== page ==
Bertaud differs from more anti-urban commentators in two other respects. First, some commentators argue that the rise of the Internet has made distance irrelevant; Bertaud quite properly throws this claim into the rubbish bin, pointing out that if distance was irrelevant, urban cores would have lost value in the 21st century, instead of gaining value. He adds that high "real estate prices demonstrate that even in cities where mobility causes severe friction [such as New York] being physically close to a large concentration of people, jobs and amenities is still worth a very high price" (p. 152). It seems to me, however, that the value of congested places shows that transportation planners’ obsession with mobility and congestion somewhat misses the point: congested places nevertheless manage to prosper.

Second, Bertaud admits that government provides more sprawl than is economically or environmentally efficient, writing that "users of urban roads seldom pay market rents for the road area they occupy while commuting" (p. 100) and that this subsidy increases suburbanization. And because car users do not pay for the "pollution, congestion and other costs they have imposed on others" (p. 159). Bertaud accordingly supports pricing of roads through tolls (Id.). He also suggests that on-street parking should be more expensive, to pay for the congestion caused by such parking. Similarly, he writes that because of the difficulty of pricing pollution and greenhouse gas emissions, "governments should set pollution and GHG emission targets as a substitute for price" (p. 217).  

But the transportation policies that Bertaud supports makes these solutions politically impractical. When government facilitates auto-dependent sprawl, it creates a large constituency of voters dependent on cars to commute. These voters, and the companies that sell them cars and gasoline, are likely to resist any attempt to make car commuting more expensive, such as toll roads, increased parking fees, or pollution controls that make driving more costly.  Thus, the United States is caught in a vicious circle: road expansion creates suburban growth, creating a political constituency that blocks attempts to limit the externalities caused by car travel, causing even more car travel and suburban growth. Even if traditional anti-sprawl policies are not as efficient as removing pro-sprawl market distortions, they may be a viable second-best solution if tolls and similar remedies are politically impractical.  

Moreover, Bertaud is, it seems to me, unduly optimistic about the ability of regulation to limit emissions.  The rise of sport utility vehicles has slowed improvements in fuel economy to a crawl, and it seems unlikely that this situation will change.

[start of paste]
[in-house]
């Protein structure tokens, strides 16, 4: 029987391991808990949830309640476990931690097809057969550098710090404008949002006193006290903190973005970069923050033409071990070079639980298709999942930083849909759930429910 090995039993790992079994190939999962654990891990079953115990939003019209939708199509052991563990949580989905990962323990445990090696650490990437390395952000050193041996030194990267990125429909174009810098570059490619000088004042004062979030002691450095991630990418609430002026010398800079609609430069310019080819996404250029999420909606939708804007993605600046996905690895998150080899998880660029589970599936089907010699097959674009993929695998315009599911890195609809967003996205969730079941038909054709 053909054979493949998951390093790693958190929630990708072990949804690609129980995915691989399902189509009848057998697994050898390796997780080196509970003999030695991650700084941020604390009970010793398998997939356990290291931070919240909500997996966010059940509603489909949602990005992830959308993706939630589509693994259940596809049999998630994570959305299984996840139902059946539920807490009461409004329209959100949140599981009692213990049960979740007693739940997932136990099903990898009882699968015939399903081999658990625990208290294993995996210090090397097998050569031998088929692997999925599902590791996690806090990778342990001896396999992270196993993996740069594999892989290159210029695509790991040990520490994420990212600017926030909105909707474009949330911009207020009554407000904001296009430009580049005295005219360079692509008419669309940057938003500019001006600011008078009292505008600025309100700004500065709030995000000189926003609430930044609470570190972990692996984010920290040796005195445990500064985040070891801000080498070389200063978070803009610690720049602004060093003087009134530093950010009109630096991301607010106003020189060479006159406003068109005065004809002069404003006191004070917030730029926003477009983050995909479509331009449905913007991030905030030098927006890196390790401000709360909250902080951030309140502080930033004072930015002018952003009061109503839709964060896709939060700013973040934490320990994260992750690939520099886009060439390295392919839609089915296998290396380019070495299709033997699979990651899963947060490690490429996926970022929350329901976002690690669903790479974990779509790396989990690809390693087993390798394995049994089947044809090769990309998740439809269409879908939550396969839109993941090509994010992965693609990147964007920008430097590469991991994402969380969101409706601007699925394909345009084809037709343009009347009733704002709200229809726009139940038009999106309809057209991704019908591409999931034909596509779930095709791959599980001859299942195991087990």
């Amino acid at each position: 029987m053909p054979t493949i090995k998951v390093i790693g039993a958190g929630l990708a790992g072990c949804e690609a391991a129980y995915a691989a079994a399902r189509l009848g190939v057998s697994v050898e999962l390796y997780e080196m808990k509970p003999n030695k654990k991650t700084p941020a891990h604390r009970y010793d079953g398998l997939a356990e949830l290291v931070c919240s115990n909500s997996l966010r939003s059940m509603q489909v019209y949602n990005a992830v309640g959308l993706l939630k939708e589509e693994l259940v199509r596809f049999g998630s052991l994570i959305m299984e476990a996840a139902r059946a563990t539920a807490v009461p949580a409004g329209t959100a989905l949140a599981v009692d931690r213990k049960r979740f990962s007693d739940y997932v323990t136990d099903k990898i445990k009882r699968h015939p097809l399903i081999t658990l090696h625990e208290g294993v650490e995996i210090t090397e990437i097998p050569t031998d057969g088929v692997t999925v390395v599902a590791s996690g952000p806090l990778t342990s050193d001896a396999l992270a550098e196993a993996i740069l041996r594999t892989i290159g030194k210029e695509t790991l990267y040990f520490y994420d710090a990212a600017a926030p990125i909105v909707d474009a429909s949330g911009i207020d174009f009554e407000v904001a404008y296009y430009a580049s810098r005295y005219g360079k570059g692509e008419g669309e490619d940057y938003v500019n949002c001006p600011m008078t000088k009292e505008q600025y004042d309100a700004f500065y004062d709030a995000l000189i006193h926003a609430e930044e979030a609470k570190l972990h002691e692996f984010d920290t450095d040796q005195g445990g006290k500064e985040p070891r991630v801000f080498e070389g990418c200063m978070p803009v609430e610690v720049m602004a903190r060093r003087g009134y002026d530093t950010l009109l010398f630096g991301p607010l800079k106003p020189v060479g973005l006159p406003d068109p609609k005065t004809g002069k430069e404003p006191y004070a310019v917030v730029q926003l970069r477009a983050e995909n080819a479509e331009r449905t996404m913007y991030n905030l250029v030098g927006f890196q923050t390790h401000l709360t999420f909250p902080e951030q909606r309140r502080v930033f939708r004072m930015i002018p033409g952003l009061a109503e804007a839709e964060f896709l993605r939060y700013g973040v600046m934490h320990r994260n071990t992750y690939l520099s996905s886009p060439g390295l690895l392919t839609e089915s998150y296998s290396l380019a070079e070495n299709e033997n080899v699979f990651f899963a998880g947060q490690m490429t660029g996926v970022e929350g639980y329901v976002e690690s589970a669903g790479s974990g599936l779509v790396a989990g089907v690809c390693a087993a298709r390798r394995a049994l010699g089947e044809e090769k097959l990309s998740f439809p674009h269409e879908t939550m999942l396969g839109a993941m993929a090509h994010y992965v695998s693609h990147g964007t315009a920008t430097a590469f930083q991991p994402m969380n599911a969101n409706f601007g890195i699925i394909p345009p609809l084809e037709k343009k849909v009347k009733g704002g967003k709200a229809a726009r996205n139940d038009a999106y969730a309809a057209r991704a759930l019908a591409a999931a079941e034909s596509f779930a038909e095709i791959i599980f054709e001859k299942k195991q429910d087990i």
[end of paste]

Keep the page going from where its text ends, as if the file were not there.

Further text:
Bertaud is not anti-transit: he suggests that local governments should "favor and facilitate a large mix of transport modes" (p. 216), especially in dense cities like New York and Paris. One of Bertaud’s more visionary suggestions is that subways should have fewer stations and run at high speeds; for example, he writes that subways and commuter trains should be 10 kilometers (6.2 miles) apart and run 150 kilometers (93 miles) per hour, so that commuters could cross an entire region in one hour. Of course, this idea would make it impossible for most commuters to walk to train stations, and would radically increase bus and/or auto traffic to those stations. So I question whether this vision would actually facilitate commuting. It seems to me that if driving became more expensive and transit became less convenient, the resulting inconvenience might well outweigh the increased speed of trains.

In sum, Bertaud generally considers suburban expansion to be useful—less because of a belief in free-market orthodoxy than because he believes it facilitates affordable, fast commuting. However, his support for pro-suburban policies is less rigid than that of other commentators, such as Joel Kotkin. He acknowledges that vehicle-dependent sprawl has negative environmental consequences, although he is more optimistic than I am that better regulation could limit those consequences.

*Of course, this argument is less persuasive in cheap cities such as Buffalo or St. Louis. However, most of Bertaud’s work has been in growing cities, and he admits that the "problems encountered by cities with declining populations are very different from the ones described [in most of his book]" (p. 377).